Stagflation is once again making its way into headlines in the US.
Stagflation requires two things: Slow or declining economic growth coupled with high inflation—and the US has neither.
Economic growth has only slightly slowed for one quarter—before that, GDP growth was strong for several consecutive quarters.
High unemployment, low capacity utilization, and lack of lending have kept inflation in check—if inflation does become a threat, the Fed has a few things it can do to rein it in.
In the wake of slower-than-expected GDP growth coupled with rising oil and food prices, stagflation warnings are once again being rehashed in the US. But note, to get to “stagflation” (a word with no official definition, by the way), you’d need two things: Very low or declining GDP growth plus high inflation. And currently, we have neither.
Prior to Q1’s slower 1.8% annual GDP growth (still growth, mind you), Q4 2010 came in at a strong 3.1%—and as we’ve said, GDP can slow and speed from quarter to quarter, and that’s totally normal in a growth cycle. Plus, one slower quarter of growth doesn’t necessarily portend a less bright outlook, and indeed Q1 corporate earnings are currently soundly beating expectations.
As for inflation, while it has somewhat trended upward recently, it is still extremely tame relative to the late 1970s—when “stagflation” last actually took hold. It can be instructive to think of inflation as too much money chasing too few goods and services. A little bit of inflation is good—it helps drive the economy forward—but high inflation suggests excess liquidity. With this definition, however, it’s easy to see some inflation-containing forces in today’s environment.
Let’s consider goods and services. While high unemployment isn’t a blessing, it can be a price-muting force—more workers than jobs limit upward wage pressures. This is a situation completely different from the 1970s and early 1980s, when the average hourly pay rose 7.3% in 1977. In contrast, hourly pay rose an average of 1.9% in 2010. Additionally, capacity utilization remainsbelow a level where firms can pass along higher input costs. Taken together, it seems neither the goods nor services end of our economy has such tight production conditions to meet the “finite” amount description.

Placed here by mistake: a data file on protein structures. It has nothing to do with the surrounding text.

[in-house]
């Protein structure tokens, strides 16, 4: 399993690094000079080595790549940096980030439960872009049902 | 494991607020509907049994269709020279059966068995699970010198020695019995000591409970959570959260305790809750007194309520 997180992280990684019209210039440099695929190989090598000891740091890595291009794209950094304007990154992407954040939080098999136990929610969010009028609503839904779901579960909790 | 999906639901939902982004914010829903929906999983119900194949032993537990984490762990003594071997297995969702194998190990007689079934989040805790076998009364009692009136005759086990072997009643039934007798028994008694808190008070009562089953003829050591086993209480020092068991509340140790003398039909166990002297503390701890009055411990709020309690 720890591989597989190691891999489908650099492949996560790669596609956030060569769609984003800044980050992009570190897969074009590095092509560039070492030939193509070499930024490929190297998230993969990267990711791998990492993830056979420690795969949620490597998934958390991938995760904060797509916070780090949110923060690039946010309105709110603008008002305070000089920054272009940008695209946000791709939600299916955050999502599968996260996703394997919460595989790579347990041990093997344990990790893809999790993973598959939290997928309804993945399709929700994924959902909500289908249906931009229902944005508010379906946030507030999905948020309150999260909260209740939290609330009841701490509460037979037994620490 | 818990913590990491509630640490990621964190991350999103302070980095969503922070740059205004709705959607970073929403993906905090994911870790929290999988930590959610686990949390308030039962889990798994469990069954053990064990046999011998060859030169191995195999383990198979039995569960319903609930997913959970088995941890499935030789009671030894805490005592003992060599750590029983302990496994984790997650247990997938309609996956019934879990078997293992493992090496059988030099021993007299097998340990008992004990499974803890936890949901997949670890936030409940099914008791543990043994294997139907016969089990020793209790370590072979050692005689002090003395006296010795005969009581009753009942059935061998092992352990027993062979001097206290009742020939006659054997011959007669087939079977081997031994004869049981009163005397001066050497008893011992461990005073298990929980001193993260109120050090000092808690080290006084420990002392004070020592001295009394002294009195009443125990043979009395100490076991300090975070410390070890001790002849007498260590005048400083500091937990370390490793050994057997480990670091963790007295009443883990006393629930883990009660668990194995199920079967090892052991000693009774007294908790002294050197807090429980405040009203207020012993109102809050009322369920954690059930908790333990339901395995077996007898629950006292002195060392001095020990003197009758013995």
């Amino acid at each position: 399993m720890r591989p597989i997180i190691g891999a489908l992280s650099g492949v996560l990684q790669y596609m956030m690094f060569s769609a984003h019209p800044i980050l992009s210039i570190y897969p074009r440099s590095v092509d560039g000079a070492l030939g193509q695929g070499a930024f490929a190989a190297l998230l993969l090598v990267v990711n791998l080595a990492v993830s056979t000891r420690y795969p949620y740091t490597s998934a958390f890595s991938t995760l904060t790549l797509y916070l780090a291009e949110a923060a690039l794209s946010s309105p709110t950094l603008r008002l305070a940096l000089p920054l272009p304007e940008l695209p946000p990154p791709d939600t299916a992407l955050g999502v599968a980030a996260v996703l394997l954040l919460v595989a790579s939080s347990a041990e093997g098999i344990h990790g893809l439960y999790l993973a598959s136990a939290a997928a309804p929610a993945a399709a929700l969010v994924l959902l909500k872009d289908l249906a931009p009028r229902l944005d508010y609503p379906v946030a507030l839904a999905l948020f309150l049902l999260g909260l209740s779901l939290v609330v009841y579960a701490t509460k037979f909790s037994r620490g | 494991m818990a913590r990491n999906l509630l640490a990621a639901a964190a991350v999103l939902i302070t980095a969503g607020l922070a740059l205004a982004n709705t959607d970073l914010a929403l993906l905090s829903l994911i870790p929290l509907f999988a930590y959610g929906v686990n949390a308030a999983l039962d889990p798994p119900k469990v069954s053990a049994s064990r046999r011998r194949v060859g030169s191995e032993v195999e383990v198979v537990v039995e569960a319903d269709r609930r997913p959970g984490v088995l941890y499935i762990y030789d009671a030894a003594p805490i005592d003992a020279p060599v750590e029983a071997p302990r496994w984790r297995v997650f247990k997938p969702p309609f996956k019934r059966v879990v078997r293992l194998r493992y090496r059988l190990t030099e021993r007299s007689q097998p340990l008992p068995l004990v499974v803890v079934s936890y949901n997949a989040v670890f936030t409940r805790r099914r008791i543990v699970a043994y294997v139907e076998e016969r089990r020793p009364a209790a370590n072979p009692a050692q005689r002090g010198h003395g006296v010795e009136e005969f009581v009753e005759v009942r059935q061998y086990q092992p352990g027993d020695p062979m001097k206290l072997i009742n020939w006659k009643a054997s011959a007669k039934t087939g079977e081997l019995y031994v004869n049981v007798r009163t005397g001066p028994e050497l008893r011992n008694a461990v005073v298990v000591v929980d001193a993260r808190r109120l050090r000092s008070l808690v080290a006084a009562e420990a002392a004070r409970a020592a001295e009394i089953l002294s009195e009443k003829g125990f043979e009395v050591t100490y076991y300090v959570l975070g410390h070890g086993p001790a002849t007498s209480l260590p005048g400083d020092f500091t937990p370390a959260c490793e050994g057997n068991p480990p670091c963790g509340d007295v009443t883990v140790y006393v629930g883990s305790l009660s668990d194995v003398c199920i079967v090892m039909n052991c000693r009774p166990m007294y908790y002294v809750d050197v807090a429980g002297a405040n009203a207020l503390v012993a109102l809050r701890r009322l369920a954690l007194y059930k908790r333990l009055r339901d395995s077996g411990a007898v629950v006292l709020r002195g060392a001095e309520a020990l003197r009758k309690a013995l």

While easy monetary policy has added liquidity to the economy, the majority of the money created sits in the form of excess bank reserves. Those reserves aren’t inflationary in and of themselves—remember, the money must actively chase goods and services to be inflationary. Bank lending has yet to pick up significantly, meaning the money created by the Fed still has to work its way through the economy—though factors like higher lending standards, increased risk aversion, and higher capital requirements could curtail some of that.
Yes, it’s true inflation has ticked up lately. But when the cost of food and energy (gas, oil, etc.) is stripped away, core CPI only rose 1.2% y/y in March. Contrast that with core CPI rising an average of 10.9% annually from 1979 to 1981 and CPI rising over 11.7% per year on average back then. Even if you include food and energy, inflation currently is far from those levels.
If inflation pressures become more evident, the Fed has plenty of tools at its disposal to reduce the money supply to rein in inflation, including raising rates. With rates near zero now, the Fed has room to adjust accordingly. True, the Fed’s track record is far from perfect in dealing with inflation in the past. But fearing inflation when inflation statistics don’t show it amounts to preparing in advance for monetary mistakes not yet made.
Simply, stories and fears of stagflation may abound, but when one looks at facts, economic growth and very low inflation don’t seem to match our understanding of stagflation.